China in Focus
HR Management Under the China Civil Code
HR Management Under the China Civil Code<br/>《民法典》下的人力資源管理

Since the Civil Code of the People’s Republic of China came into effect on 1 January, it has attracted considerable attention from corporate Human Resources managers. 

Described as the “Encyclopaedia of Individuals’ Private Rights,” the Civil Code expands the scope of protection for the rights of individuals. As a result, it has had a significant impact on employers, affecting areas including reference checking, leave management, disciplinary procedures, handling of special events and discipline violations.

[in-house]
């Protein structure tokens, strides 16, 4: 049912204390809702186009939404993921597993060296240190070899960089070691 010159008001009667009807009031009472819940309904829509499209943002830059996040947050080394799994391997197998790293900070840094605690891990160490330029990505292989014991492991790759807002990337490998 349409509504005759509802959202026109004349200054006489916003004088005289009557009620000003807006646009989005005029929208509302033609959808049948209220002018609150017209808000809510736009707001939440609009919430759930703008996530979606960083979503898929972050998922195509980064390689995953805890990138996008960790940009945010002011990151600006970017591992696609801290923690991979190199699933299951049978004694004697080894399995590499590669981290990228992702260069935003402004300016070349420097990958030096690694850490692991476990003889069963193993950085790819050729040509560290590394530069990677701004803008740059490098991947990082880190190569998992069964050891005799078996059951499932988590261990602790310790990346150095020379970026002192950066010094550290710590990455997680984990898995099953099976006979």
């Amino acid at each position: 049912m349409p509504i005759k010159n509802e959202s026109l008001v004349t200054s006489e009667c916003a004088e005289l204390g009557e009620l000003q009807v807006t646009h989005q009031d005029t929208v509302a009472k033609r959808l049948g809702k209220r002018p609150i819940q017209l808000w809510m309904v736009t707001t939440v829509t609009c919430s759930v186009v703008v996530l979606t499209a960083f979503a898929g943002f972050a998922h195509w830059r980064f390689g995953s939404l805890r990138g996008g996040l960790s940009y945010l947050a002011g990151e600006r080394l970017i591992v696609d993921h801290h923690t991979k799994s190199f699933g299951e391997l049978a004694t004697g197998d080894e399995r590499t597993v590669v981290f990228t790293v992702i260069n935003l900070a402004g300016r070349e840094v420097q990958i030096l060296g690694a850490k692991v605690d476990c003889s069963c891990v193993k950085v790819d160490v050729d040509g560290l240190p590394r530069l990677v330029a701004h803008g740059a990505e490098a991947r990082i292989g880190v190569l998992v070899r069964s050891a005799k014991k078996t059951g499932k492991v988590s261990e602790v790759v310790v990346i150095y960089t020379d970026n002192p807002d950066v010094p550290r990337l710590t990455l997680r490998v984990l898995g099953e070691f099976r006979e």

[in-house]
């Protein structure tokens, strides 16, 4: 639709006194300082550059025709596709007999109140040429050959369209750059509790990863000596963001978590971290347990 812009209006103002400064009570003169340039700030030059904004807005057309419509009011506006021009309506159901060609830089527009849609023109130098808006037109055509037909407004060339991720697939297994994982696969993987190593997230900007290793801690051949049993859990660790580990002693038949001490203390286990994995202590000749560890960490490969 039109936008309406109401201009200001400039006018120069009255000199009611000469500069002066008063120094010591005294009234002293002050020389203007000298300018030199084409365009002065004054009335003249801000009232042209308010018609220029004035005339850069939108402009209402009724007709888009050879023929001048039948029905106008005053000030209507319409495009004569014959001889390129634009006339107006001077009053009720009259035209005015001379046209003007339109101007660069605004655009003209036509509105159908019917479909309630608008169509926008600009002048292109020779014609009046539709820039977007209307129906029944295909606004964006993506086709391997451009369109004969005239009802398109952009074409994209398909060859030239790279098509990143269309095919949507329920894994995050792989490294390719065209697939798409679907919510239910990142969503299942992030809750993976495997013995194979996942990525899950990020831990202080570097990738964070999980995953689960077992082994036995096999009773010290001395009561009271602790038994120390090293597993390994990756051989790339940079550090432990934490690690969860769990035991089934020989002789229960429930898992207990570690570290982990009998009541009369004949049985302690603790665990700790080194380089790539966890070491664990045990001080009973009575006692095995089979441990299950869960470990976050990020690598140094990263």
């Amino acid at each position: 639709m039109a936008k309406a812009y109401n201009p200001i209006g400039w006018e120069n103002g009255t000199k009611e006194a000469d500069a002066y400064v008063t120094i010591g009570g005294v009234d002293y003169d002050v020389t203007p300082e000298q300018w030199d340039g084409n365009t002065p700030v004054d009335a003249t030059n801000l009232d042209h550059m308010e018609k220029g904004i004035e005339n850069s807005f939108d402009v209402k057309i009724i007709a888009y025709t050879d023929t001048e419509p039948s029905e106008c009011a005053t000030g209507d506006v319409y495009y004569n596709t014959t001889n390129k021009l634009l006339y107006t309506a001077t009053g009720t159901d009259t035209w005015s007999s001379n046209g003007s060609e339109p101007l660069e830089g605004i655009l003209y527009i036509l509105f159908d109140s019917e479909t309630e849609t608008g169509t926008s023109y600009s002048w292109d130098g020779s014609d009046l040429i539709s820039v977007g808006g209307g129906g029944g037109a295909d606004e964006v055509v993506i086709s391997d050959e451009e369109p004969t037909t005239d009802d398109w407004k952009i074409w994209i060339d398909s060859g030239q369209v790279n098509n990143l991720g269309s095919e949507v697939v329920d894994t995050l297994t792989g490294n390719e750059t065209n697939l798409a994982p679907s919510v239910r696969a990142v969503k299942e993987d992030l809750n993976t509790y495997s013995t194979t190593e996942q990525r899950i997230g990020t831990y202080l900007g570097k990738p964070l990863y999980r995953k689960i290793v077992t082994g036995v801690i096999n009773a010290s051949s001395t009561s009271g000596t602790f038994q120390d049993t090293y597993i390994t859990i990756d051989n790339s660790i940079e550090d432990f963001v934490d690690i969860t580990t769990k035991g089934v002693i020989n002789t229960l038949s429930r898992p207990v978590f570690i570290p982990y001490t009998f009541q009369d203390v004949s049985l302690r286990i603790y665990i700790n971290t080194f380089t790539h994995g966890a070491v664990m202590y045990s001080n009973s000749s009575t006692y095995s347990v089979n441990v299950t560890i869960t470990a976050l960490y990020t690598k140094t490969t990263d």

Hong Kong companies and multinational corporations that have entities in Mainland China may not have complete legal documents and management systems. This may lead to certain legal risks in the process of employment management. 

Companies should take this opportunity to review their current legal documents, rules and regulations in connection with HR management, and consider ways to improve their core management processes to ensure compliance while maintaining the effectiveness and stability of internal management systems. 

In particular, companies should consider the following: 


Enhancing the Compliance of the Recruitment Process to Avoid Incurring Liabilities for Tort or Breach of Contract